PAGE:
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One of the biggest challenges in American hospitals right now is the change from paper files to electronic medical records. The switch is especially tough for the country's 2,000 rural and small-town hospitals. They're typically short on cash and short on people with information technology skills. So a lot of small hospitals are turning to bigger hospitals for help, giving up some independence in exchange.
From Montana, Eric Whitney reports that not all hospitals want to do that.
ERIC WHITNEY, BYLINE: They don't get a lot of traffic jams in Red Lodge, Montana. It's a historic mining town just outside Yellowstone National Park, about 60 miles from Billings. On a recent spring day, the only thing slowing cars on Main Street is a flock of wild turkeys strutting across the pavement. Just days before, though, this road got two feet of snow. It can be a major travel issue in Red Lodge, as Dr. Billy Oley knows. He lives just a few miles from where he works, at the 10-bed hospital here.
DR. BILLY OLEY: There was a time that the nurses won't let me forget when I drove my tractor to work one day because I couldn't get my truck here. I had to plow with the tractor all the way to the hospital and I just kept it here.
WHITNEY: On days like that, Dr. Oley and his patients are particularly grateful for his hospital's electronic medical records. He can share patient records instantly and securely with the big hospital in Billings and get expert advice.
OLEY: Daily basis, couple times a week, we see a lot of patients who are able to not have to travel or see specialists or do different things because we can just take care of it here.
WHITNEY: Sharing electronic records sounds simple but for a lot of little hospitals, meeting new federal digital standards means coming up with a million dollars or more up front. That's tough when the average rural hospital runs a financial loss of 8 percent a year.
Brock Slabach with the National Rural Health Association says that has lots of small hospitals asking for help.
BROCK SLABACH: They have said that absolutely, we cannot do this on our own. We need the support of a third party partner.
WHITNEY: Red Lodge became part of the bigger Billings Clinic system, in part, to get help with IT. When hospitals align or merge, they give up some or maybe all control of their operations - everything from which records system they'll use to which doctors and services are available where. But affiliating with a big network can be a good trade-off and improve the care available in small towns. Scott Duke with the Billings Clinic system says a lot of small hospitals are weighing trade-offs like Red Lodge's in return for help with electronic medical records or EMRs.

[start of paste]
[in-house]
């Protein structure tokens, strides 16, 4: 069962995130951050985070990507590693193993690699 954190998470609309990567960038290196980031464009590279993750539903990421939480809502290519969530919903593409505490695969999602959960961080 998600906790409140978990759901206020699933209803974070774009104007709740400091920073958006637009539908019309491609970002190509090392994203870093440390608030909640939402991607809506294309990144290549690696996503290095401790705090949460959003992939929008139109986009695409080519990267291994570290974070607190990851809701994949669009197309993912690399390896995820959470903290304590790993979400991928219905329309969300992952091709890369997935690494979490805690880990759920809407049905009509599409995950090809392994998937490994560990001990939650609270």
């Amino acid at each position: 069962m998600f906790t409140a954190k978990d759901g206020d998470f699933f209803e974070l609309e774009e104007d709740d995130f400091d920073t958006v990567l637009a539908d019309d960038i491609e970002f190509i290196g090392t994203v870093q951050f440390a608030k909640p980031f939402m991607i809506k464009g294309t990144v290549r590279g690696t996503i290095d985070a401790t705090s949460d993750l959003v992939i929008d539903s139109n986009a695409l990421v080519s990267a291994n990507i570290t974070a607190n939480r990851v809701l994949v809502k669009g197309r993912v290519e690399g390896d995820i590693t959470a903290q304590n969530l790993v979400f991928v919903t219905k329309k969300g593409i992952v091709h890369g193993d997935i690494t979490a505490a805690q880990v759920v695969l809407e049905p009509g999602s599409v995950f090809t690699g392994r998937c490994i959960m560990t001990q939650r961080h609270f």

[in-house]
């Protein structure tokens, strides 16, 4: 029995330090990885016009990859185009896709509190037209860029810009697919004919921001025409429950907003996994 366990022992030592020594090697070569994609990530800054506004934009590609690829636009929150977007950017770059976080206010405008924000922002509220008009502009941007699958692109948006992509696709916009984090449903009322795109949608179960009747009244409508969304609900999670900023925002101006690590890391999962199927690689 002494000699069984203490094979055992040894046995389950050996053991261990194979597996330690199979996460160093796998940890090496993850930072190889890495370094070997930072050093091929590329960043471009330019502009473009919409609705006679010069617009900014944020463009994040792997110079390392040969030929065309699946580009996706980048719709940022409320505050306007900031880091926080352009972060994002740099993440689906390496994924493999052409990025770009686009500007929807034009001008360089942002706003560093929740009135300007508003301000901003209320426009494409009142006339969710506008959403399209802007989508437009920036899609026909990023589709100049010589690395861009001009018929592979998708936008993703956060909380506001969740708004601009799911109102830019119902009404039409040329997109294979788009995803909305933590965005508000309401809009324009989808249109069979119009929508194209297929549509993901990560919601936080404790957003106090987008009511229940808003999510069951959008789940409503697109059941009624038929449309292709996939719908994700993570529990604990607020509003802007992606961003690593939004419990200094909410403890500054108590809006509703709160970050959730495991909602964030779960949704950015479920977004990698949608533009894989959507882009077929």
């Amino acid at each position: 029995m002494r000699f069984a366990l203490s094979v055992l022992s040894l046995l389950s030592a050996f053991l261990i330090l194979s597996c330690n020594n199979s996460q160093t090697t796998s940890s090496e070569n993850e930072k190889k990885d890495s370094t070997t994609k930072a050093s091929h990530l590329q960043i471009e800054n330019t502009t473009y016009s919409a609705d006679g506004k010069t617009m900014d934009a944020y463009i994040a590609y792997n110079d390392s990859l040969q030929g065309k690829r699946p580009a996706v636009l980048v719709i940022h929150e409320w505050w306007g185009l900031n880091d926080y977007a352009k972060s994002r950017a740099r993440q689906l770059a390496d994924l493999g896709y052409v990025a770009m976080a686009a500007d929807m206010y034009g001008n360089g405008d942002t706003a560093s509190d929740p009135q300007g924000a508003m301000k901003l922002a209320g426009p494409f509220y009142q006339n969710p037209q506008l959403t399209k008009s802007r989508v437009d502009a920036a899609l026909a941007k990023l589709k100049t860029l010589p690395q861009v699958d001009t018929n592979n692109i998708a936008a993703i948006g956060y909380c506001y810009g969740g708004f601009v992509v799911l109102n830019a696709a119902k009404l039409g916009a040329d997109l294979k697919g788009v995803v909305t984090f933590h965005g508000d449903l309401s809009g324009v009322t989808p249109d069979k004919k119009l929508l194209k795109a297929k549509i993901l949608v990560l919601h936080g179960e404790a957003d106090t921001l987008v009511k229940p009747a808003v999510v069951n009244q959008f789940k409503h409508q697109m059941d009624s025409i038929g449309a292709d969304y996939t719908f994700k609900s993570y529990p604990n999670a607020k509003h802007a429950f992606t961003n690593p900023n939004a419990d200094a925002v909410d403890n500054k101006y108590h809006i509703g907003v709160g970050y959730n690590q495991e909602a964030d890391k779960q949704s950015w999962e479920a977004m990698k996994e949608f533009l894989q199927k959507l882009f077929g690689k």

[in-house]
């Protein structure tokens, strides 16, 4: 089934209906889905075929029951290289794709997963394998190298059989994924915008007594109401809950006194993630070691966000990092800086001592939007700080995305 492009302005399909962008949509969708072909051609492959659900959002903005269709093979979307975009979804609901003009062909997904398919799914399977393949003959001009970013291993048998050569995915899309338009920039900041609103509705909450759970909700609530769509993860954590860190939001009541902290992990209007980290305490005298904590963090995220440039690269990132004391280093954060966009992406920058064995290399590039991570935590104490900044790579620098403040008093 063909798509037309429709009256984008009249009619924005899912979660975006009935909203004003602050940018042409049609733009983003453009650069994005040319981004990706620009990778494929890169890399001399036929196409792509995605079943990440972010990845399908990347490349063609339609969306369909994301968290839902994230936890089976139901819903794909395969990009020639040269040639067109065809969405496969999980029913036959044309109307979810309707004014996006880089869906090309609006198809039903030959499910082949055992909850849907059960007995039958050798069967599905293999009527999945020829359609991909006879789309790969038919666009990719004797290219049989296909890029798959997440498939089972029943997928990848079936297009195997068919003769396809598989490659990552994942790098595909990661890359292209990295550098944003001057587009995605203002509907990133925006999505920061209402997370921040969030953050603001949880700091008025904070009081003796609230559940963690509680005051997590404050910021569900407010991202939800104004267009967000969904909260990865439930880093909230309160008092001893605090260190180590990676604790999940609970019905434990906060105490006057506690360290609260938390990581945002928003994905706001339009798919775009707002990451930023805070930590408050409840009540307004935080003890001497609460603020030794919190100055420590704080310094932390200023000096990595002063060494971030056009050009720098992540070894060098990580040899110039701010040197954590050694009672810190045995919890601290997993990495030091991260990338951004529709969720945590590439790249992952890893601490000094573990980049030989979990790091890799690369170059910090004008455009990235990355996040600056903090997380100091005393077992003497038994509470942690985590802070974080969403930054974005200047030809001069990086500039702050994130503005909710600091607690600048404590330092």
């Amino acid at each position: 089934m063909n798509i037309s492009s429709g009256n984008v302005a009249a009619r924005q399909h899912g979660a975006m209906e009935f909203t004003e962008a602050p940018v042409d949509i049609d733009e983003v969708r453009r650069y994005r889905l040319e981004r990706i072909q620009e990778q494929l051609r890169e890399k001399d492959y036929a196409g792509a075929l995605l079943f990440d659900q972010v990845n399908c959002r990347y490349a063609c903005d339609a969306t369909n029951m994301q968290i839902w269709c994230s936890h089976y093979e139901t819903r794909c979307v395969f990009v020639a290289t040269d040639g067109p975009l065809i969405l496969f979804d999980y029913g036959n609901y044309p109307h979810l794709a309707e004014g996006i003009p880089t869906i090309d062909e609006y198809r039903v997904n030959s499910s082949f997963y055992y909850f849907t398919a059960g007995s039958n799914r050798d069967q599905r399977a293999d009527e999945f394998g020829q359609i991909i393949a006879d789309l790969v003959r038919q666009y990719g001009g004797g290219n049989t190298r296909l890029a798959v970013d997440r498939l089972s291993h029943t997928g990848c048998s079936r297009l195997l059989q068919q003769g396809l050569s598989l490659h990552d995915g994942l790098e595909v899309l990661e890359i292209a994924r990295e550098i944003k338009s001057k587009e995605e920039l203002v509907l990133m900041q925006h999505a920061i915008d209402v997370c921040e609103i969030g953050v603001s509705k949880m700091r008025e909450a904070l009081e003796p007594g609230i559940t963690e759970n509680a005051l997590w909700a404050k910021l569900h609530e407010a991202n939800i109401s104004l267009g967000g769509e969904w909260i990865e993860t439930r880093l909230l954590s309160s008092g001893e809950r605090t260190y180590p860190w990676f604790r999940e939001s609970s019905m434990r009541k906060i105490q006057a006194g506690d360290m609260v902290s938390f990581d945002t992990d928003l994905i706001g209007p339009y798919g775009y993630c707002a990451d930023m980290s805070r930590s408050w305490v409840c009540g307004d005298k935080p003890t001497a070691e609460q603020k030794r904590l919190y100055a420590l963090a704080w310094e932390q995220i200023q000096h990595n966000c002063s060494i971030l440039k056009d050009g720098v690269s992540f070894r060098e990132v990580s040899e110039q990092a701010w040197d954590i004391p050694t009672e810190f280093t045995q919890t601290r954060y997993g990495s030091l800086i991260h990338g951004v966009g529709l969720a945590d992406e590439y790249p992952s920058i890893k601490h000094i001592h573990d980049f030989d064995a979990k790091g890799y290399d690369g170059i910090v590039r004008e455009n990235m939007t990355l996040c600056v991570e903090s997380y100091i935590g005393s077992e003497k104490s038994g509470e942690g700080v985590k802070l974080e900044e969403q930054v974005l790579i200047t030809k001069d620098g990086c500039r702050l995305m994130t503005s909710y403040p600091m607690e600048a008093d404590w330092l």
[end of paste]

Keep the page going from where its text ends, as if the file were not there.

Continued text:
SCOTT DUKE: I think it actually falls into the one or two category to almost everyone we talked to, I'd say that the EMR is right there.
WHITNEY: But for many rural hospitals, it's a point of pride and a matter of survival to stay independent and make their own decisions about the future.
UNIDENTIFIED WOMAN: Hello, Dorothy. How are you?
WHITNEY: Four hours drive west from Red Lodge, the little town of Anaconda, Montana, sits in a fold of steep mountains. The hospital there is a scrappy independent and a proven survivor. Executive Meg Boynton shows me around.
MEG BOYNTON: So this is all the in-patient area, so 25 rooms, different wings. And we have labor and deliver. Nobody babies today, but we average about 36 to 50 births a year.
WHITNEY: This building opened in 1981. The industry that founded Anaconda, a giant copper smelter, shut down, leaving a lot of empty buildings in town. The economy remains marginal. Steve McNeece, the hospital's CEO, says it survives because they never got too comfortable.
STEVE MCNEECE: Part of our goal and mission is to have a culture that embraces change and challenge.
WHITNEY: McNeece's hospital can find the million and a half dollars it needs to finance the digital upgrade. He says it's an obvious improvement over the old way they used to transfer patient information.
MCNEECE: Put in an old, you know, in a manila folder, put on the patient's abdomen when they're in the ambulance going to St. Pat's.
WHITNEY: Anaconda's hospital looks like it's going to be able to adopt the latest information technology and stay independent. But their fate is still tied to bigger hospitals in the area. It only makes sense for Anaconda to use the same records system as the places they send most of their referrals.
MCNEECE: So that was really the main driver in our decision-making. From a patient care perspective, this seemed like a safe and wise decision.
WHITNEY: Whether rural hospitals choose to do their digital upgrade independently or partner with a bigger system, it's important they have a conscious digital strategy, says Brock Slabach with the National Rural Health Association.
SLABACH: We're very concerned about a growing digital divide that might be created going forward between the urban haves, if you will, and the rural have-nots.
WHITNEY: Slabach worries hundreds of hospitals aren't meeting new digital benchmarks as time to take advantage of federal help is running out. Starting this October, hospitals that don't meet digital records standards will start seeing financial penalties, which will make the digital leap even harder going forward. For NPR News, I'm Eric Whitney.
BLOCK: This story is part of a reporting partnership between NPR and Kaiser Health News.
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